Then we see Walt Jr. and Hank rolling up on Los Pollos. Hahah. Oh no! They’re there and Walt Jr. is telling Hank about the fifteen hours he spent with his dream car, when Gus comes up to speak with Hank about being a hero and getting soda refills. I audibly gasped at this moment and I don’t even know why. I was VERY into it. Also Gus offered Walt Jr. a part-time job, basically. LOL.
After they leave, we see Hank spilling out the contents of his soda and putting it in an evidence bag. Ahhhhh! Hank when did you get so smart!
Then, Jesse is on another trip with Mike. Once again, Mike is being secretive about what they’re actually doing, but it turns out he’s there to help look out during a meeting with the cartel. In a great moment, Jesse walks into the trailer carrying a plate of vegetables and says “sup” to a few tough-looking guys outside. Awww. Great. Great job. So anyway, he comes into the trailer with the veggie plate and meets Gus and Mike. Mike tells him to make coffee. Eek! The moment came so soon when he could use the poison! In a very tense sequence of coffee-making events, we see him struggling with the thought of breaking out the poison. He goes as far as to take his cigarettes out of his pocket, when Mike comes up behind him to give him a gun. Ah! That was tense. He tells him that he needs a gun for the day, but tells him it’s for emergency only.
Then, the handsome cartel arrives. We see a lot more of the guy who everyone was saying looked like Gabe last week and unfortunately he does look like Gabe quite a bit:
Does that mean we can’t call him handsome? I don’t know. It’s a tough call. I say yes. Let’s just try not to think about it that much. Anyway, the meeting does not go as Gus planned. Gus offers the cartel fifty million dollars, and the cartel spokesperson doesn’t respond — saying only that he is looking for a yes or no answer. Either Gus will meet their demands or they will go to war. It is not a negotiation. He didn’t even touch the vegetable plate! And with that, the handsome cartel got in their handsome car and left. So I guess they are at war now. Booooo war!
On the way home, Jesse discusses with Mike what Gus could have meant by telling him that he “sees something” in him. Mike tells him that he guesses that Gus meant he sees loyalty — even though it’s for the wrong person. UH-OH.
This was followed by one of the best scenes in the history of Breaking Bad. That is just the truth! Jesse is back at rehab, and the rehab leader from last season is talking about how they have to forgive themselves or their cycles of abuse will continue. Jesse tearfully recounts the story of how he killed Gale, disguised as a story about killing an innocent dog. “I put him down. I watched him go. I was looking at him straight in the eye and he didn’t know what was happening. He didn’t know why. He was just scared, and then he was gone.” Jeeeeesus. This scene would have been intense with this element alone, but then — after being yelled at by a member of the group, and having the group leader tell her not to judge him — Jesse begins talking about how he deserves that judgement — how they all do. “If you just do stuff and nothing happens, what’s it all mean? What’s the point?” He doesn’t believe they should accept themselves for what they’ve done, and that what they’ve done is unacceptable. He then admits that he only began attending the meetings to sell everyone meth. “You’re nothing to me but customers.” Then he leaves. Jeepers. It was great. Jesse will win all the awards now. Jesse for all the Oscars and ALL the Emmys and MTV Movie Awards.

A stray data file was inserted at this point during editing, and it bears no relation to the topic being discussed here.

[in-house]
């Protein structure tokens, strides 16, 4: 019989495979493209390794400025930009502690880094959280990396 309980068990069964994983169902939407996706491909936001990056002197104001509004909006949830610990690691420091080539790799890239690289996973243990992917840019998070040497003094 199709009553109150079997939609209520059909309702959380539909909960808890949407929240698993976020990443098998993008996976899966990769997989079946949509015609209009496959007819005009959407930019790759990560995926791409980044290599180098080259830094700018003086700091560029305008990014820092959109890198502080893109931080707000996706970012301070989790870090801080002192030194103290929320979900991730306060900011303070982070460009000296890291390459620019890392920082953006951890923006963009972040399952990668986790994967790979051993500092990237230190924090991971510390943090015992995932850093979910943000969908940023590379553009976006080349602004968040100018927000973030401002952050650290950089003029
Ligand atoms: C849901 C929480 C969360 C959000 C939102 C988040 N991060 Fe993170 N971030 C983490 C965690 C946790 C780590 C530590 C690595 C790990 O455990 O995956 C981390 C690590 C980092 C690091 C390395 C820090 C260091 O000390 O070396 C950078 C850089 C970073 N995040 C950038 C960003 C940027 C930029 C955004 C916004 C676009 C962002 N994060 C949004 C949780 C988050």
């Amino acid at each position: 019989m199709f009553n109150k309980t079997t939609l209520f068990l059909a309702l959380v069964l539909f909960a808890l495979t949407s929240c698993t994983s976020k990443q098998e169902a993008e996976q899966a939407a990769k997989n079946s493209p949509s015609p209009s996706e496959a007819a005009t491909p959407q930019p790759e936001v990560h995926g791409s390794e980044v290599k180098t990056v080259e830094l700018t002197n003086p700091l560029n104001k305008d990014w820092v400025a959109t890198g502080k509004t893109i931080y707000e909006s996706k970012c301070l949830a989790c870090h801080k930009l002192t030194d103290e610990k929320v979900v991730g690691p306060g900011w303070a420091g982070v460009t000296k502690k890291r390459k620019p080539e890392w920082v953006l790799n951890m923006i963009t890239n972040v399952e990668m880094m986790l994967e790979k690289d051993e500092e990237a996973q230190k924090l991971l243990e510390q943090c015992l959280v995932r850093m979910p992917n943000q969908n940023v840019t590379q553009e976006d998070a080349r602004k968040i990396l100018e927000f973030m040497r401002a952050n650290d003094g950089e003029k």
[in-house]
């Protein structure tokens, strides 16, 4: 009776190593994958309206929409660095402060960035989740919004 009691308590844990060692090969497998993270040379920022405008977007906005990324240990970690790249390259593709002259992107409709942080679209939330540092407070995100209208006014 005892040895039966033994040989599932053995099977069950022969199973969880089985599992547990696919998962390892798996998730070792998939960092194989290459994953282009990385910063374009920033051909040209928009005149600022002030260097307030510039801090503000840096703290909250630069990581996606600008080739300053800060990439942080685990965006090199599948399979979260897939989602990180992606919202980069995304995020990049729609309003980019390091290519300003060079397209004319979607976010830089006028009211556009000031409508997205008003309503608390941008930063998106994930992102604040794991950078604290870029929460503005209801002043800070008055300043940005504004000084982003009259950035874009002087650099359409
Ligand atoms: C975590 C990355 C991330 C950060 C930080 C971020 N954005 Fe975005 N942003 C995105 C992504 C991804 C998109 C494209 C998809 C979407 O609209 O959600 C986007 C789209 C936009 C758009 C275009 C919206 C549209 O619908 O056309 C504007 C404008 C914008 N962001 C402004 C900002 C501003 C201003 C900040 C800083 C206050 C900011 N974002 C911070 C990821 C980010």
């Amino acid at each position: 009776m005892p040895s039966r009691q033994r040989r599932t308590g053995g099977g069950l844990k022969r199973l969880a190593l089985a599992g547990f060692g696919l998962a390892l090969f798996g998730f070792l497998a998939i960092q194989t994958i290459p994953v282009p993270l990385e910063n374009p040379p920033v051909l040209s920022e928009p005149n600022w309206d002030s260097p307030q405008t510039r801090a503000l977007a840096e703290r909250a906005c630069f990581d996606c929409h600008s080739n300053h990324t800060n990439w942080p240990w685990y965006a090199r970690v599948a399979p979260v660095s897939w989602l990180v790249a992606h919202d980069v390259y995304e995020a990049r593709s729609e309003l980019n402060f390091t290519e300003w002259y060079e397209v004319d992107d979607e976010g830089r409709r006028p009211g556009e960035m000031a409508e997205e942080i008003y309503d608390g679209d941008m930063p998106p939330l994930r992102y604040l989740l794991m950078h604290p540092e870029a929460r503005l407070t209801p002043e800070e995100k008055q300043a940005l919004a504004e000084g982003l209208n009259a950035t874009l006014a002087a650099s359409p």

The episode ended with Hank taking a meeting with his former DEA partner and boss. This scene was very long! I kept thinking it was going to end, but then it didn’t end for a very long time. Like The Life Aquatic. Not in a bad way, though. I’m just saying. A lengthy final scene. Hank, very carefully, explains every piece of the Gale puzzle he’s been putting together — how he traced a number on the Los Pollos napkin he found at the scene to, ultimately, Los Pollos Hermanos and Gus.
After explaining his case, his former partner and boss are not convinced. And then Hank whips out the REAL stuff — “I can’t seem to wrap my mind around this one little thing, and that is: What are Gustavo Fring’s fingerprints doing in Gale Boetticher’s apartment?” Then he shows them a bunch of Gus fingerprint pictures. BAM. “BAM!” Roasted. The End.
Holy moly, what an episode. So, I guess Gus probably will definitely die this season? He’s gotta. Right? Guys? Hello? I wonder how he will die. This is very exciting. I hope Jesse doesn’t kill him! I don’t think he will! Hello!? Guys?!